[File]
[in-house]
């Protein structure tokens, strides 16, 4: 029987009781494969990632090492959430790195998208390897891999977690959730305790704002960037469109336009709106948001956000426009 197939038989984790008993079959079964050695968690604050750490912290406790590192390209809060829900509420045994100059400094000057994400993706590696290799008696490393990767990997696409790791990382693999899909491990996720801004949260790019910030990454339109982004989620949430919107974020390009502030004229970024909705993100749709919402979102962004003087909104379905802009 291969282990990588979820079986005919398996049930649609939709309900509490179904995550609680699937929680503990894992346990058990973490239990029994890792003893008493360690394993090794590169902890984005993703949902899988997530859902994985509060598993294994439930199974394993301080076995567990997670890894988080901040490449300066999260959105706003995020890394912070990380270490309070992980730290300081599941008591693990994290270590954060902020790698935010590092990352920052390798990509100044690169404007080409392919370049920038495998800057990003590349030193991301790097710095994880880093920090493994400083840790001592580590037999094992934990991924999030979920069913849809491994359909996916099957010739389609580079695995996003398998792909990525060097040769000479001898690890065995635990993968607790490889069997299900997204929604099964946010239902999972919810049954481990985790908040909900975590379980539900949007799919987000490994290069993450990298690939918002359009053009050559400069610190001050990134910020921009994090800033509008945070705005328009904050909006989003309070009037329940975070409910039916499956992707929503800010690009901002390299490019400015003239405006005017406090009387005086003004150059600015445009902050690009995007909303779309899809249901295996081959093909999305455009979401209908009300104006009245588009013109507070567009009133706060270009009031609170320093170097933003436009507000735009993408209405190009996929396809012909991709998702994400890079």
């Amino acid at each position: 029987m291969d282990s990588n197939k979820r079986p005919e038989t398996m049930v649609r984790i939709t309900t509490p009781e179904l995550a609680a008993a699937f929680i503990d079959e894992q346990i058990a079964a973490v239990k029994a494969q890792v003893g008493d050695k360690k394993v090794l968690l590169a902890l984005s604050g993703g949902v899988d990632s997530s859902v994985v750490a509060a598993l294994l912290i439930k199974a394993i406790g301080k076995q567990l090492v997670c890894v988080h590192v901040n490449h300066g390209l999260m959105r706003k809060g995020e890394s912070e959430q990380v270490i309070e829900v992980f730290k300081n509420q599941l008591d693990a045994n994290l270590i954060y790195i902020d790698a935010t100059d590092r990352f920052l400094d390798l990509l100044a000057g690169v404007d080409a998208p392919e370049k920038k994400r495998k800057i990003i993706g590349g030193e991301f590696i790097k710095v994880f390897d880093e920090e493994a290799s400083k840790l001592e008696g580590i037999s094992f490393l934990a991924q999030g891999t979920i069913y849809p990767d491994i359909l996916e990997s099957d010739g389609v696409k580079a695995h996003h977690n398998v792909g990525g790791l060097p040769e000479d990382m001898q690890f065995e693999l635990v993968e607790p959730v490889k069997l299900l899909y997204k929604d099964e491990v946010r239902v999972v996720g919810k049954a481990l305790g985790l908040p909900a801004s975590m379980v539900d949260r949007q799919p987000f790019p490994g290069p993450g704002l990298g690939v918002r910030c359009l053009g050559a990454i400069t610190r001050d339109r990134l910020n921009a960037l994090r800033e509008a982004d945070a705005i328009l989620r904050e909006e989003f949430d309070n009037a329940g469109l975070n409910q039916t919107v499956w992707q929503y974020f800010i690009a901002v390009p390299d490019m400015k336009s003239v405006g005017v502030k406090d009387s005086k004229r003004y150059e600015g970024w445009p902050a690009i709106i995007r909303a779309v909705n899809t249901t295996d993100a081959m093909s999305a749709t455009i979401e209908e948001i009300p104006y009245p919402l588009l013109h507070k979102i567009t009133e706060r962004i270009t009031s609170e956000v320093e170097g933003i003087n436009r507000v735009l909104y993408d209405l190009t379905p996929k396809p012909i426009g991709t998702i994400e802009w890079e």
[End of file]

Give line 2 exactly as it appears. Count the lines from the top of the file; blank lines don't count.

């Protein structure tokens, strides 16, 4: 029987009781494969990632090492959430790195998208390897891999977690959730305790704002960037469109336009709106948001956000426009 197939038989984790008993079959079964050695968690604050750490912290406790590192390209809060829900509420045994100059400094000057994400993706590696290799008696490393990767990997696409790791990382693999899909491990996720801004949260790019910030990454339109982004989620949430919107974020390009502030004229970024909705993100749709919402979102962004003087909104379905802009 291969282990990588979820079986005919398996049930649609939709309900509490179904995550609680699937929680503990894992346990058990973490239990029994890792003893008493360690394993090794590169902890984005993703949902899988997530859902994985509060598993294994439930199974394993301080076995567990997670890894988080901040490449300066999260959105706003995020890394912070990380270490309070992980730290300081599941008591693990994290270590954060902020790698935010590092990352920052390798990509100044690169404007080409392919370049920038495998800057990003590349030193991301790097710095994880880093920090493994400083840790001592580590037999094992934990991924999030979920069913849809491994359909996916099957010739389609580079695995996003398998792909990525060097040769000479001898690890065995635990993968607790490889069997299900997204929604099964946010239902999972919810049954481990985790908040909900975590379980539900949007799919987000490994290069993450990298690939918002359009053009050559400069610190001050990134910020921009994090800033509008945070705005328009904050909006989003309070009037329940975070409910039916499956992707929503800010690009901002390299490019400015003239405006005017406090009387005086003004150059600015445009902050690009995007909303779309899809249901295996081959093909999305455009979401209908009300104006009245588009013109507070567009009133706060270009009031609170320093170097933003436009507000735009993408209405190009996929396809012909991709998702994400890079």